Why #TST - Why PLI?

Abra Gist
March 7, 2024

A Personal Journey Beyond the Classroom

Nearly four years have passed since I stepped away from my career as a high school English teacher, a decision that continues to weigh heavily on my heart and soul. The impacts—mental, physical, and emotional—are still profound and persistent. And here lies a truth hard to digest unless you've walked the path: if you haven't taught, you truly do not understand.

This statement might stir discomfort or even anger among those who strive to empathize with the loss and grief that lingers long after leaving a profession I once deeply loved. 

The Unseen Battle of Teaching

My journey in education was not unlike a soldier's in warfare, not in the physical dangers faced but in the emotional and psychological battlegrounds navigated daily. My colleagues and I used to say we were “the boots on the ground” and truthfully we never knew what we were walking into on any given day. 

The comparison might seem extreme to some, yet it underscores a vital point: just as one cannot fully grasp the horrors of war without experiencing its brutal reality, the stresses and sacrifices inherent in teaching can only be fully understood by those who have lived them.

The general public, most having navigated the education system only as students, may believe they hold insight into the teacher's world. This notion, however, is a complete misconception. The reality is starkly different—teachers are exhausted, disillusioned, and often exploited or even coerced within a system that demands more than it ever gives. 

Voices from the Field

In conversations with former colleagues, a common theme emerges: a sense of loss for what teaching could be versus the reality we faced. "Teaching is a calling, but the environment makes it unsustainable," shared a fellow educator during a recent discussion. 

“I still have nightmares about the classroom, and worry about my students. My therapist is trying to help me learn to build boundaries…can you imagine having a clear line between your home and work-life balance!?” I shudder when I think of all the times we were told if we didn’t stay – we didn’t care about the kids. No amount of sacrifice was ever enough.

Many of my former colleagues have even pointed out that many of us choose our profession over personal relationships, the chance to have families (children) of our own, and even over our own mental and physical health because it simply seemed impossible to be able to do anything well while being a teacher.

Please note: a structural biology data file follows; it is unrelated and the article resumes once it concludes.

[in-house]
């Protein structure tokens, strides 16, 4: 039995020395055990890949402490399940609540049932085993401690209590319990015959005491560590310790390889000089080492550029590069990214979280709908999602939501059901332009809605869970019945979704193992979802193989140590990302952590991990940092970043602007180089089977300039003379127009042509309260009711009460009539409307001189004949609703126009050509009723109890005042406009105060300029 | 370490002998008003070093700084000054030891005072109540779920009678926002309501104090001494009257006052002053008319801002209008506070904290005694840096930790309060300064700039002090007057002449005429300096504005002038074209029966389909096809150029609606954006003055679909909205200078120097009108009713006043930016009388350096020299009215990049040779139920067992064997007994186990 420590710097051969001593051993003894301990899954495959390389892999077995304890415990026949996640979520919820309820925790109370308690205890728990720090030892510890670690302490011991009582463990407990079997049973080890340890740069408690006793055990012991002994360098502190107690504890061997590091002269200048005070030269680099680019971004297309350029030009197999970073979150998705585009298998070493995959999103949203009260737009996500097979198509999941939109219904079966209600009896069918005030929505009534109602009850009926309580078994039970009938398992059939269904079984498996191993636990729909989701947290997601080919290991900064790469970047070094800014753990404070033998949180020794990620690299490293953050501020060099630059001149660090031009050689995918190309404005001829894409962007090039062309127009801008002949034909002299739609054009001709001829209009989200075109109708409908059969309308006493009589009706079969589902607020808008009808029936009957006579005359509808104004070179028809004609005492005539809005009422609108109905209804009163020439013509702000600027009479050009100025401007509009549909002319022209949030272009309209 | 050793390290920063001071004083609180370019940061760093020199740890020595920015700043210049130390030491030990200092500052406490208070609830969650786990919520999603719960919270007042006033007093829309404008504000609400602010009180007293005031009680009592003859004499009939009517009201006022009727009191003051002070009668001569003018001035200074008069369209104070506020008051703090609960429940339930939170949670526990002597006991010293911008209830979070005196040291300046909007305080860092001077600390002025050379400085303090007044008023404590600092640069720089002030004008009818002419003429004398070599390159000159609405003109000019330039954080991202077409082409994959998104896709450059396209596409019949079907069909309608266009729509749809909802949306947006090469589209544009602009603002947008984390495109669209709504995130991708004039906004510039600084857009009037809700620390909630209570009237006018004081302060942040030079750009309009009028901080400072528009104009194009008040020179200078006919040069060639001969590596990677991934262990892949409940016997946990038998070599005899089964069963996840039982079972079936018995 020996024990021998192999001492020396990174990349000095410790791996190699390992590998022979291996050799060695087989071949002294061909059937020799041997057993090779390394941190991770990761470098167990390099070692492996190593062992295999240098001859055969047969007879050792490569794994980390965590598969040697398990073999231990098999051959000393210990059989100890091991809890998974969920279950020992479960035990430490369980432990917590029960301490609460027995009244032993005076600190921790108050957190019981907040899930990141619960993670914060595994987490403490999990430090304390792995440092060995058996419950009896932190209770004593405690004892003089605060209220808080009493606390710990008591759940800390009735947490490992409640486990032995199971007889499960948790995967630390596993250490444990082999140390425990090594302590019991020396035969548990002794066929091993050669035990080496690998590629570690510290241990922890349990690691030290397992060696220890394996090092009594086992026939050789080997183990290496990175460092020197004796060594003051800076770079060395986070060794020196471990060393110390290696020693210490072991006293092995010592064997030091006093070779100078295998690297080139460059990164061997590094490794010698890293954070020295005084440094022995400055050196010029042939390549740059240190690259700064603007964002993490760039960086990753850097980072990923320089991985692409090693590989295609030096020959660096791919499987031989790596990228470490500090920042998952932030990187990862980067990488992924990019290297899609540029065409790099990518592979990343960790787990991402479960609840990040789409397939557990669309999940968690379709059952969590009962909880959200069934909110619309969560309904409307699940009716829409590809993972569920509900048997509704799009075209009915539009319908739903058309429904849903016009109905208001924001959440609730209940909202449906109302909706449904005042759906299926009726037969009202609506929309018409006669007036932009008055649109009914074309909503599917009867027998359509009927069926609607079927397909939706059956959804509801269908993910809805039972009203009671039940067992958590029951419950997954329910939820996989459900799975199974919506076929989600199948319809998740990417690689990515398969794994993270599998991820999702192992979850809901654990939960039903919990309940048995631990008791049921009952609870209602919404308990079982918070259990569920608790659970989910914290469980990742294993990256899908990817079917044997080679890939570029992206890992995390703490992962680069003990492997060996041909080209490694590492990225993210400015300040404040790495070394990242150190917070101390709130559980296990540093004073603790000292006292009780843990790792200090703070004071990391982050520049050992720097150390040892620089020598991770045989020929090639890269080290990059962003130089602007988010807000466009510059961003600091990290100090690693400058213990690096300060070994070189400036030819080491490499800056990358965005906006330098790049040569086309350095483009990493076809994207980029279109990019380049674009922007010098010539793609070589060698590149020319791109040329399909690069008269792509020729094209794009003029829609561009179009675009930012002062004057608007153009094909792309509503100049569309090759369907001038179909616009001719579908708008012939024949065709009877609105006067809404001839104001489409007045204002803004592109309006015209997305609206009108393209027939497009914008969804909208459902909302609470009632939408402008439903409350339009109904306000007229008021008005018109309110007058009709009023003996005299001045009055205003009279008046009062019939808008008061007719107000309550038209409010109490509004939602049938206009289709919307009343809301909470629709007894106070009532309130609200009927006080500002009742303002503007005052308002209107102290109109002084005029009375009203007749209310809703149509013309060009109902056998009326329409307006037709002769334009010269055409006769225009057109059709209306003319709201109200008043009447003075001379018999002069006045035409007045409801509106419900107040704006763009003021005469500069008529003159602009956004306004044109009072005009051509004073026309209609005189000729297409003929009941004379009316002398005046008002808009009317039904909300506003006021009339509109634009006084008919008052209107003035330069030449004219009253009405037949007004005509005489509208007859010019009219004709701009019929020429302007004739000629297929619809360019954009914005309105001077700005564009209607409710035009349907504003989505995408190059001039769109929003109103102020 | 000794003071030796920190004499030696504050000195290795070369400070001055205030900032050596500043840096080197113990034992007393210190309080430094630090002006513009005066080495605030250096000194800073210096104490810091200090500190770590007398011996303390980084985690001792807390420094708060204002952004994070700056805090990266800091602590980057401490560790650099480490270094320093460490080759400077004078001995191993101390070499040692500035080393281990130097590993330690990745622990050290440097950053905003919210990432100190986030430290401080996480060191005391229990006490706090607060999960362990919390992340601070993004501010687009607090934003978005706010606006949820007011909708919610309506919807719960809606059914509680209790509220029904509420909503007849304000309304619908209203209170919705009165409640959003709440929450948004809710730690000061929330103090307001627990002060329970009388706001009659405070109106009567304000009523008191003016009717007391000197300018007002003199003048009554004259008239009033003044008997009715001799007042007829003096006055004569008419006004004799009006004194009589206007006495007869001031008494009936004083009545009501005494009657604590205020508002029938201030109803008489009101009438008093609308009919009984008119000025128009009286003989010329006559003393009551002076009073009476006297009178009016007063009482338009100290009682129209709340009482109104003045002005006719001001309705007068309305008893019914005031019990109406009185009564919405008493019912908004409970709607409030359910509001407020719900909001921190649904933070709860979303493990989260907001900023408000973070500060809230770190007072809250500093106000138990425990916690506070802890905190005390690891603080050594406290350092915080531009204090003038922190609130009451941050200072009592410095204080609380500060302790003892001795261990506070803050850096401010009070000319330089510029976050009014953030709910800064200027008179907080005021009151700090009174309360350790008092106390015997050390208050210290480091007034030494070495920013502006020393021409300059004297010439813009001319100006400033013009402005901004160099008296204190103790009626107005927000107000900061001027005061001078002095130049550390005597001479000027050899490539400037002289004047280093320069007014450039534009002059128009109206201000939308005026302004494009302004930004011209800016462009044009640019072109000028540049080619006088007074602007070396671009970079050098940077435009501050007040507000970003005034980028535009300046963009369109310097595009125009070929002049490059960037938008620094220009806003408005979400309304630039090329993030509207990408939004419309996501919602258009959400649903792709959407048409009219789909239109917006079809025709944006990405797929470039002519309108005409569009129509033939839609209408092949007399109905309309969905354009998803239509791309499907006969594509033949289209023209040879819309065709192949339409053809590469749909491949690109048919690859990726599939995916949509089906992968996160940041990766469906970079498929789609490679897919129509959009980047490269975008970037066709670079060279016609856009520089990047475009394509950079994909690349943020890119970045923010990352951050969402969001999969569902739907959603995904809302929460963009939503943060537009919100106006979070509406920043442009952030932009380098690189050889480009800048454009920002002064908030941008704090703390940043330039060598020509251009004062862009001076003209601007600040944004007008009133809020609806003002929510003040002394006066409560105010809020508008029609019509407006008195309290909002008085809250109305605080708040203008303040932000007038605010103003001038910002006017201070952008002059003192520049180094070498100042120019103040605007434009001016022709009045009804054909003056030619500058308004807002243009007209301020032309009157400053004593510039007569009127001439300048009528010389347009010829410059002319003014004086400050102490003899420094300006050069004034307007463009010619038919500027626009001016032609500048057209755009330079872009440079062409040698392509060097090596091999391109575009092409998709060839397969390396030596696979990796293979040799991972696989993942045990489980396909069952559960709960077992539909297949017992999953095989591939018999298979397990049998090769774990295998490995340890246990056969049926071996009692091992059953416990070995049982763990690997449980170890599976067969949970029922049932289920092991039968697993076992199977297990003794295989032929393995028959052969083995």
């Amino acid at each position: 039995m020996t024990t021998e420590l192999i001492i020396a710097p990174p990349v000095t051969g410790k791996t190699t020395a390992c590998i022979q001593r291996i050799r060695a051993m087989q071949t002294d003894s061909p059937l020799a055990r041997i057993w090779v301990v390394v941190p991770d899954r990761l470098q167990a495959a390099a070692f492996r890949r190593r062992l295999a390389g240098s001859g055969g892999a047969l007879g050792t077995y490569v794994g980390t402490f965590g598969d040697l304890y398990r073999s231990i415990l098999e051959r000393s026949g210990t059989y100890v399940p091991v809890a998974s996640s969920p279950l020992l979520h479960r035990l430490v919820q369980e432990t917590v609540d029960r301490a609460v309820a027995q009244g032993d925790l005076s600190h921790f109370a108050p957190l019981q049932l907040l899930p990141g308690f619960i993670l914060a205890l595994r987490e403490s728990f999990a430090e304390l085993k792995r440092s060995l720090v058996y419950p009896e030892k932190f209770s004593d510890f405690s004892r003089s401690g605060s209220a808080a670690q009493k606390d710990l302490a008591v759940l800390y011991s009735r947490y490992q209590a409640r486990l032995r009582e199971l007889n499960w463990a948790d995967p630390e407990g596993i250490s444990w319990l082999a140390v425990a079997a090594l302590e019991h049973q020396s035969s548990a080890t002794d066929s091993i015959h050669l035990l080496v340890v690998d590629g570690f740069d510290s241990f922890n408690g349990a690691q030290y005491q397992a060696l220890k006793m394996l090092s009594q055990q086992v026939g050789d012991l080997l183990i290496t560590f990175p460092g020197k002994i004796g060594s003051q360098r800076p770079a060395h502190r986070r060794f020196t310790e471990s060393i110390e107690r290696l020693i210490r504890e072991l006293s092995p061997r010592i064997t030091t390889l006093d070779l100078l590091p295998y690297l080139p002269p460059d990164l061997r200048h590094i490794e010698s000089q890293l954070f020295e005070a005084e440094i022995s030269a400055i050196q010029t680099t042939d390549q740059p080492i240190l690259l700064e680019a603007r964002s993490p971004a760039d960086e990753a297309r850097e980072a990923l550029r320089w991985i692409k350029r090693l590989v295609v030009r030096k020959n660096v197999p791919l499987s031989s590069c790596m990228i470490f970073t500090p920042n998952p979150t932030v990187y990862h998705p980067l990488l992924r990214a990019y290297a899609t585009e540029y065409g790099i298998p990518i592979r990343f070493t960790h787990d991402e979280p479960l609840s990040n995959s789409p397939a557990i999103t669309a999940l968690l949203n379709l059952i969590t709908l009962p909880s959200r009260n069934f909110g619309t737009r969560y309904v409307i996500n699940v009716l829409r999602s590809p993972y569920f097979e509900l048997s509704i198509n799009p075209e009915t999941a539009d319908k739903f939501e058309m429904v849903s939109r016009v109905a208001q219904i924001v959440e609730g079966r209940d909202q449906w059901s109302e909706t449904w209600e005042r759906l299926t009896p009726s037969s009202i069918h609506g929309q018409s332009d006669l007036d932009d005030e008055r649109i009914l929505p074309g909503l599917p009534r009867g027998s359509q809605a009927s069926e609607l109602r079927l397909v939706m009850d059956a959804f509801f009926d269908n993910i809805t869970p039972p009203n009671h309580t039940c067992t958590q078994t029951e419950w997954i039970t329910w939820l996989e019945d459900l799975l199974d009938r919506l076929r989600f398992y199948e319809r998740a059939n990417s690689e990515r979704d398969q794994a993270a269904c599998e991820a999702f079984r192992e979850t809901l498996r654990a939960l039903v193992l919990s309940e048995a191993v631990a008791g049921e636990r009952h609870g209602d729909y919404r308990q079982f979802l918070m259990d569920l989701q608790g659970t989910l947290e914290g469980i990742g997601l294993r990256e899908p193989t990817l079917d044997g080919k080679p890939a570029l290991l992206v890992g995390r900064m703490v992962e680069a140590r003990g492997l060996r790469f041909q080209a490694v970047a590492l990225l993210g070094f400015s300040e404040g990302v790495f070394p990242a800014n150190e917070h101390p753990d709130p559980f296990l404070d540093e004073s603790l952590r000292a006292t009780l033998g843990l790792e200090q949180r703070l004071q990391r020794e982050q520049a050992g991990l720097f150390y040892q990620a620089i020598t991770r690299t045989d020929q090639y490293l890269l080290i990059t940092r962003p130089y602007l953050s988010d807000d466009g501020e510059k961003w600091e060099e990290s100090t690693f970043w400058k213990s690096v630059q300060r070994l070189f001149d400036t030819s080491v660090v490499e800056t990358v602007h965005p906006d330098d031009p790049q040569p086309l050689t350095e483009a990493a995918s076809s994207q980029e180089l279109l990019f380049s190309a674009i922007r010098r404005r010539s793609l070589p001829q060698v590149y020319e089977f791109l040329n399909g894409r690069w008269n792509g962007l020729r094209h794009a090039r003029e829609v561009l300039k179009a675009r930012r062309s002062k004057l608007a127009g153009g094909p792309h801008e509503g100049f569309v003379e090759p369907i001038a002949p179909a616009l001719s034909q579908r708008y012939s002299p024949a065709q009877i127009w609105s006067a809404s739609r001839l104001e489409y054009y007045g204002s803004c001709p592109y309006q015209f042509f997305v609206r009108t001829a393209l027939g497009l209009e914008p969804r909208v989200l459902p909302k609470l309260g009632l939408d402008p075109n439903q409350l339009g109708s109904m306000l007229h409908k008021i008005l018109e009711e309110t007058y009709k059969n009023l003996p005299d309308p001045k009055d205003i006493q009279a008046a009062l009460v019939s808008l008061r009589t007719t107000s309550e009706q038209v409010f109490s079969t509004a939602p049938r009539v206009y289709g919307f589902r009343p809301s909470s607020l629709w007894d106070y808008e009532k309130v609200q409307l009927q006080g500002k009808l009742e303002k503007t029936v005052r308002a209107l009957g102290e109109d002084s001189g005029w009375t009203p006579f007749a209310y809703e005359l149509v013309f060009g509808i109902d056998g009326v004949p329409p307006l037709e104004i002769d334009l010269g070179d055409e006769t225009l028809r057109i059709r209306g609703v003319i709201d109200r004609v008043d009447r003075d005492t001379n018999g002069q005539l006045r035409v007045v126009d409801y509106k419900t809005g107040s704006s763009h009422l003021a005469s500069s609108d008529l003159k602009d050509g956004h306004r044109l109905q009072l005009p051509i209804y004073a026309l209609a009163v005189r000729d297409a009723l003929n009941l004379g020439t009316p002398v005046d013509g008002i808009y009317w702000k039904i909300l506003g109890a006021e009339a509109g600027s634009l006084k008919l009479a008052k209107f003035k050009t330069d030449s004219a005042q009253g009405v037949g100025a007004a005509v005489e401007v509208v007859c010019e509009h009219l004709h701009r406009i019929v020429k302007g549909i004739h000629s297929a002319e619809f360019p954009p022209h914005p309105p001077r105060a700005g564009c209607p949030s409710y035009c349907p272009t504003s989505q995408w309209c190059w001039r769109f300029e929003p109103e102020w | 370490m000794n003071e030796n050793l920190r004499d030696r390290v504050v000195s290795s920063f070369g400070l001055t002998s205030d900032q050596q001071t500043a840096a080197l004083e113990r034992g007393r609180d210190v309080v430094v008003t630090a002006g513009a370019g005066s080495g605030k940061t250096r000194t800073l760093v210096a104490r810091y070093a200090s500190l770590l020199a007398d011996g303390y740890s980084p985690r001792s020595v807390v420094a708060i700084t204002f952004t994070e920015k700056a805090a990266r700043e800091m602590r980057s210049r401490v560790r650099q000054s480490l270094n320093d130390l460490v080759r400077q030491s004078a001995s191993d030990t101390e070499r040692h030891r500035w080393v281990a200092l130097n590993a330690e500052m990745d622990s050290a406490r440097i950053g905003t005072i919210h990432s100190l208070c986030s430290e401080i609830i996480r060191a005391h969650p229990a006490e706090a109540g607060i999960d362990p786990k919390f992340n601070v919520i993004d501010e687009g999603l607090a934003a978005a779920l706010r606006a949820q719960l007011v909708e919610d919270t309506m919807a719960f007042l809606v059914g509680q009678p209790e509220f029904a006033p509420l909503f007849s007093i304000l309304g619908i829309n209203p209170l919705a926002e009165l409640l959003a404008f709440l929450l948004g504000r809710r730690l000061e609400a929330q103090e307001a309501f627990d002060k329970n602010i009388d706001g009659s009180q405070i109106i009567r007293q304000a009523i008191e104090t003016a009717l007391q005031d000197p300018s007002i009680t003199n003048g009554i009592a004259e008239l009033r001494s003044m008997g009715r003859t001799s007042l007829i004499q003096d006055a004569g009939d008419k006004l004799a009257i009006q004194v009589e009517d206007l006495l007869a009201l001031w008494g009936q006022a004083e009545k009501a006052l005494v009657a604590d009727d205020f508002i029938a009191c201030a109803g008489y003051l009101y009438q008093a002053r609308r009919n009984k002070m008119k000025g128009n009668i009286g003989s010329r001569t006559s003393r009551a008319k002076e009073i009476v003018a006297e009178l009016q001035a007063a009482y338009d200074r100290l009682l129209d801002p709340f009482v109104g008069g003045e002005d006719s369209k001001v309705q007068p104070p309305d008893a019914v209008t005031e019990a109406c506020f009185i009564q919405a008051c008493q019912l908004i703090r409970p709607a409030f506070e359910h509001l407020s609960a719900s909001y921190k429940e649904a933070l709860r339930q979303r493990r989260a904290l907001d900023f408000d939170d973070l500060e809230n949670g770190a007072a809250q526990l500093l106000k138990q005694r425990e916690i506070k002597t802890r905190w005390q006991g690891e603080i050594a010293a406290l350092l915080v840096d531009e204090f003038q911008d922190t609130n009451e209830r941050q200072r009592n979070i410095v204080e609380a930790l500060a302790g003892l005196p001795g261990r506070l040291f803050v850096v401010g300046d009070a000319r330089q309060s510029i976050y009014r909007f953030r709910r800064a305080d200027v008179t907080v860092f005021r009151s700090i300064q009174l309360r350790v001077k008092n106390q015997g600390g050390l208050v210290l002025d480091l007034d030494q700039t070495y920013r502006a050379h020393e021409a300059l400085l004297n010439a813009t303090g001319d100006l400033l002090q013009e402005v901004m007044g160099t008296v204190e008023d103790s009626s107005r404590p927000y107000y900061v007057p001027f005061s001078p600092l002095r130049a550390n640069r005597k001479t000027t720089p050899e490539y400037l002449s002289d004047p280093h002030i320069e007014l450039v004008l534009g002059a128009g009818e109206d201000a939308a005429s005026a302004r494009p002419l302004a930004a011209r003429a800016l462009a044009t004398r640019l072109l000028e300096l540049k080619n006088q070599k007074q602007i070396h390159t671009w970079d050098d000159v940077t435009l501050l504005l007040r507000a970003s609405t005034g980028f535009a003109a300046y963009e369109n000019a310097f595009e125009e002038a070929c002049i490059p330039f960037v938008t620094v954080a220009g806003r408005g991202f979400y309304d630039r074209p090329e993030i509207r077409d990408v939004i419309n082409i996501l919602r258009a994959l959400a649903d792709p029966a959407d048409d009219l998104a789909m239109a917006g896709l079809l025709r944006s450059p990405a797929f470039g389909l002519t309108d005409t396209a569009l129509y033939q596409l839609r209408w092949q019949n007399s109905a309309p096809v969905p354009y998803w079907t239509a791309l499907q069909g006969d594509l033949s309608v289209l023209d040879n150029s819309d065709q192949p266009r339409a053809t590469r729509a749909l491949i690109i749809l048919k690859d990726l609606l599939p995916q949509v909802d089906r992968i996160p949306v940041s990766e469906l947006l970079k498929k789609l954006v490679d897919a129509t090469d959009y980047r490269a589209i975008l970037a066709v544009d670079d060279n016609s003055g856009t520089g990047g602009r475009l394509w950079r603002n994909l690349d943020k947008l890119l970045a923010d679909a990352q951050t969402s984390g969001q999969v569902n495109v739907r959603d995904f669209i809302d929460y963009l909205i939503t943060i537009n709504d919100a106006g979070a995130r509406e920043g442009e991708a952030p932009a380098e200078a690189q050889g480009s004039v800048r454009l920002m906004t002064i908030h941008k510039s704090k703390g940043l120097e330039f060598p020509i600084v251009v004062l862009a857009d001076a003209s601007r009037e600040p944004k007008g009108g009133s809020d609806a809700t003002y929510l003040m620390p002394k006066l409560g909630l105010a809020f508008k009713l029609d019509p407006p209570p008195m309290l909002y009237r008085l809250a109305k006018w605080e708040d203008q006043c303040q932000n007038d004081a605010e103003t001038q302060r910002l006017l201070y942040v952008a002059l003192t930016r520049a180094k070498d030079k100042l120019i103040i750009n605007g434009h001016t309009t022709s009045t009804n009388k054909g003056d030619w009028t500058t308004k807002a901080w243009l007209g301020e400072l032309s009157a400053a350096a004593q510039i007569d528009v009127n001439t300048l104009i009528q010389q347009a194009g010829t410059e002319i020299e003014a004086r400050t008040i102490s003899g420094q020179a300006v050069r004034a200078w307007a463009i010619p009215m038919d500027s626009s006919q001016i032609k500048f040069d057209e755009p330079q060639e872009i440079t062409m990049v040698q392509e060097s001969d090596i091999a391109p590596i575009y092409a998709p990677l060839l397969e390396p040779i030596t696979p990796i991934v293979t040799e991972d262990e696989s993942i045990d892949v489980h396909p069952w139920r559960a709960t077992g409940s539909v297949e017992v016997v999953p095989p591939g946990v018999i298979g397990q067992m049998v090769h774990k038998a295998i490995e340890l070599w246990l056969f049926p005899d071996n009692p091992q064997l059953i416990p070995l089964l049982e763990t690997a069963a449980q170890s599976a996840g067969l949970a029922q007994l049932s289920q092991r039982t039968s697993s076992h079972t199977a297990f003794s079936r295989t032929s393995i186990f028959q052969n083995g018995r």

Why I believe #TeacherServeToo is the Movement We Need

Acknowledging the problem is the first step toward change. It's imperative that we shift our societal view of teaching from a job to a vocation that requires support, respect, and adequate resources. That’s why a book like #TeachersServeToo is so important because it not only serves to call out the issues within the profession but also the ways we can come together to support teachers and empower them. But it starts first by recognizing the utter sacrifice made by those who teach and acknowledging that they are more than just “glorified babysitters”. 

Moreover, policy changes aimed at reducing teacher workloads, along with increased funding for mental health resources, could begin to address the root causes of teacher burnout. Recognizing the invaluable role teachers play in society, and compensating them accordingly, would not only validate their contributions but also encourage a more sustainable approach to education. Change has to be a choice though. And, teachers need our help - especially those of us not in the classrooms anymore to advocate for them because they simply don’t have the time or resources to be asked to do it. 

Leaving my full time teaching job was one of the hardest decisions I've ever made. I miss my students and the classroom every single day. My journey, though unique in its specifics, reflects a broader crisis within the teaching profession—a crisis that demands attention, understanding, and action.

To those outside the profession looking in, I ask for empathy, not sympathy. Understand that while teachers’ experiences may not be directly relatable, the need for support and systemic change is universal. I truly believe every single person was born with the ability to change someone’s life, it’s why I became a teacher. Sometimes the biggest and most important things we’ll do in life start with the smallest contributions and will seemingly go unnoticed – but everything we do has an impact. I still believe that every single human being deserves a free quality education. And we cannot allow politics, greed, or apathy to destroy access to knowledge and information. Our teachers and our children need us. 

For the sake of future generations and the educators who guide them, let's work towards an educational system that values and upholds the well-being of its most vital contributors: teachers.

Support Teachers. Support Our Future.

Whether you are a part of the educational system or an appreciative member of the general public, your actions can make a difference.

Share your thoughts on social media using #TeachersServeToo to join the movement!

about the author
Abra Gist

Abra Gist is a writer and educator in Austin, Texas with over a decade of experience in the education sector. She earned her Bachelor's Degree in English at The University of Texas. She is currently an MFA Creative Writing Candidate at Texas State University. She loves exploring nature, practicing and teaching yoga, and sharing her industry knowledge for Proximity Learning.

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